### TOTAL LAG TIME

Single line Application
By Glenn Sheffield

Total lag time for a sample loop is the total internal volume of the transport tubing and conditioning devices divided by the flow rate in consistent units as follows:
T = V÷F
where T = time lag (minutes)
V = volume of components (cm³)
F = sample flow (cm³/min)
This equation should be modified to allow for first order lag and a compressibility factor for a gas sample. First order lag is the amount of time required to displace enough volume through a sample-conditioning device to ensure the sample is representative of a process change i.e., mixing time. This is generally a factor of 3 times the volume.
The compressibility factor for gas reflects the relative density of molecules in a given volume, which is proportional to the pressure of the sample. Taking the absolute pressure of the sample gas and dividing by 14.7 PSIA calculate the compressibility factor. Most gauges are read to the nearest psi, so 15 psi will be used in the examples. Thus the higher the pressure of a gas sample the greater the time required to transport it to the analyzer or to evacuate the sample from a conditioning device.
Temperature has a negligible effect on most field applications. This factor is omitted for simplicity.
The lag time equation for a liquid conditioning device is:
T = (3 x V) ÷ F
where 3 = factor for first order lag
The equation for a gas-conditioning device is:
T = (3 x V x Z) ÷ F
where Z = compressibility factor of gas
Z= (Absolute Pressure) / 15 psi
(Guage pressure psi + 15 psi) / 15 psi
Example: Compressibility factor for 15psig sample pressure would be:
(15 psi + 15 psi) ÷ 15 psi = 2
VOLUME CALCUATIONS
TRANSPORT LINE
Calculating the volume of transport tubing is simplified by using the known volumes of common tubing. The volumes of standard size tubes are as follows:
0.125 inch ( ⅛”) OD tube: 1cc/ft
0.25 inch (¼”) OD tube: 5cc/ft
0.50 inch (½”) OD tube: 30cc/ft
The calculation for the lag time of tubing is:
T = (v/l x L x Z) ÷ F
where T = time lag of transport tube (minutes)
v/l = volume of sample (cc/ft)
L = length of supply tubing (feet)
Z = compressibility factor for gas
F = sample flow (cc/min)
This formula works for liquid, but Z = 1 since liquids do not compress.
SAMPLE CONDITIONING DEVICE
The calculation for the volume of a sample-conditioning device is as follows:
V = π r²h
where π = 3.14
r² = radius of the device squared = (d/2)² = (diameter/2)²
h = the height or length of the device
WORKING EXAMPLE
An analyzer has a single line sample transport system with 100ft. of ¼” tubing from a regulator set at 15psig. Due to the relatively clean sample the only sample-conditioning device is a 3 inch high x 2.5inch wide filter. The flow to the analyzer and bypass rotometer is a total of 1000 cc/min.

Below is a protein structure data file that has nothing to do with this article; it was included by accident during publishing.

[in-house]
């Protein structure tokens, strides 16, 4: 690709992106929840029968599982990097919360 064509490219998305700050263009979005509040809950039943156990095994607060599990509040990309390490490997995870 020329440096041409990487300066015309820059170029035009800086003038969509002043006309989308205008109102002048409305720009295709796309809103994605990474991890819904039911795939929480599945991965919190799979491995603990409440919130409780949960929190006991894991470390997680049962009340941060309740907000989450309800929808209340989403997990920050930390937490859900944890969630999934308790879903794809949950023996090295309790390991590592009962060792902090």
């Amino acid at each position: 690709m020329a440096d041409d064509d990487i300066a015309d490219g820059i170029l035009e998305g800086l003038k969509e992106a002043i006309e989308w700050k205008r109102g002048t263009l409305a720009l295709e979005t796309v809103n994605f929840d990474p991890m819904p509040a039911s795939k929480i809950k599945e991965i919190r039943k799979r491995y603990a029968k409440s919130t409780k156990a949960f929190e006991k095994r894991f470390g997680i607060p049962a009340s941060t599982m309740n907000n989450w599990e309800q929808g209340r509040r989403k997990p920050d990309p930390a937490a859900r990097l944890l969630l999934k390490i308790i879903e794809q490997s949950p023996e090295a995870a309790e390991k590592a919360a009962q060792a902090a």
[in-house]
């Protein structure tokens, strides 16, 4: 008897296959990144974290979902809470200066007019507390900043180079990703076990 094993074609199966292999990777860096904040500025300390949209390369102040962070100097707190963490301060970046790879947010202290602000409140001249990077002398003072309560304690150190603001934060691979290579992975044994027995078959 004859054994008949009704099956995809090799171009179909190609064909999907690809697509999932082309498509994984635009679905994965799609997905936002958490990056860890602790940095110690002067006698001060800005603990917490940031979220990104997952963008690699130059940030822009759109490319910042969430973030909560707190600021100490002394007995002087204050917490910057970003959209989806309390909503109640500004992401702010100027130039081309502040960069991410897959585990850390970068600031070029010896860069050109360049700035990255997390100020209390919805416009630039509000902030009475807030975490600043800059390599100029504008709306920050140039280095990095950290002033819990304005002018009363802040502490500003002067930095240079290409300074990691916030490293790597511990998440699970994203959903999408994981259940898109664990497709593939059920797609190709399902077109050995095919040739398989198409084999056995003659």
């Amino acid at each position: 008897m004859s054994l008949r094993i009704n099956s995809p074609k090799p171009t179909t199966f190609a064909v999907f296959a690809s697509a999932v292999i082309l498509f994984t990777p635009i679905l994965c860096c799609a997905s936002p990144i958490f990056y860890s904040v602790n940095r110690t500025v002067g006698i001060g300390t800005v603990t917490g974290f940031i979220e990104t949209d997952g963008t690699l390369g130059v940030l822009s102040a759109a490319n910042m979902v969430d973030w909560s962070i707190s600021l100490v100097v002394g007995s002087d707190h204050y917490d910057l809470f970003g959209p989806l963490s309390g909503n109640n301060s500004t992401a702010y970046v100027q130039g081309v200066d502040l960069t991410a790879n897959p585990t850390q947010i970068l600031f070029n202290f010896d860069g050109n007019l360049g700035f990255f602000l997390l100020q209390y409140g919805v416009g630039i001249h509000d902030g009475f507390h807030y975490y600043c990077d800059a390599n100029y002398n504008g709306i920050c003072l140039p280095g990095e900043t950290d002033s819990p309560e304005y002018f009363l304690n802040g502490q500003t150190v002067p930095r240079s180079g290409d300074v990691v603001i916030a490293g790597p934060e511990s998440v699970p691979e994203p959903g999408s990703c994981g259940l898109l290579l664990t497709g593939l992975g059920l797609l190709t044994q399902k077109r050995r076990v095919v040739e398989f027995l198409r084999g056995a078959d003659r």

What is the lag time of the transport system? What is the lag time of the filter housing? What is the total lag time? Is this considered excessive?
TRANSPORT LAG TIME
T = (V x L) ÷ F
For liquid sample,
T = 5cc/ft x 100ft.= 500cc ÷ 1000cc/min = 0.5 minutes (30 seconds)
For gas sample,
Z = (System pressure psig + 15 psia) / 15 psia.
= (15psig + 15psia) / 15psia = 2 (14.7 psi ≈ 15 psi)
so T = (5cc/min x 100 ft x 2) ÷ 1000cc/min = 1.0 minute (60 seconds for gas)
The transport lag time is 30 seconds for liquid and 1 minute for gas.
CONDITIONING DEVICE LAG TIME:
Dimension for filter: 3 inch high by 2.5 inch wide.
Area = πr² h
π= 3.14 ≈ 3
Converting to consistent volume units (cm),
r = D/2 = 2.5 inch ÷ 2 = 1.25 inch
= 1.25 in. x 2.5cm/inch = 3.1 cm ≈ 3cm
h = 3 inch x 2.5 cm/inch = 7.5 cm
Area - πr² h = 3 x 3² x 7.5 = 202.5 ≈ 200 cm³
200 cm³ x 3 (mixing factor) = 600 cm³
Z = (15 +15)/15 = 2
T = (3 x V x Z) / F
= 200 cm³ x 3 / 1200 cc/min = .50 minutes = 30 seconds for liquid
= 200 cm³ x 3 / 1200 cc/min x 2 (compressibility for gas) = 60 seconds
T (total) = sample transport + conditioning lag
For liquid = 30 seconds + 30 seconds = 1 min.
For gas = 60 seconds + 60 seconds = 2 min.
The rule of thumb is a maximum of 1 minute for transport and 30 second conditioning time.
The following is a comparison of the common filter used for the example above and the Sheffield kinetic separator. The same flow rates and pressures are assumed and thus only the dimensions are changed.
CONDITIONING DEVICE LAG TIME
SHEFFIELD SEPARATOR:
Area = πr² h
π= 3.14 ≈ 3
Total Volume of Sheffield Separator = 66 cm³
First Order Lag for the Sheffield Separator = 1
T = (1 x V x Z) / F
= (1 x 66 cm³ x 2) / 1200 cc/min = .11 x 60 = 6.6 seconds

https://analyzedetectnetwork.com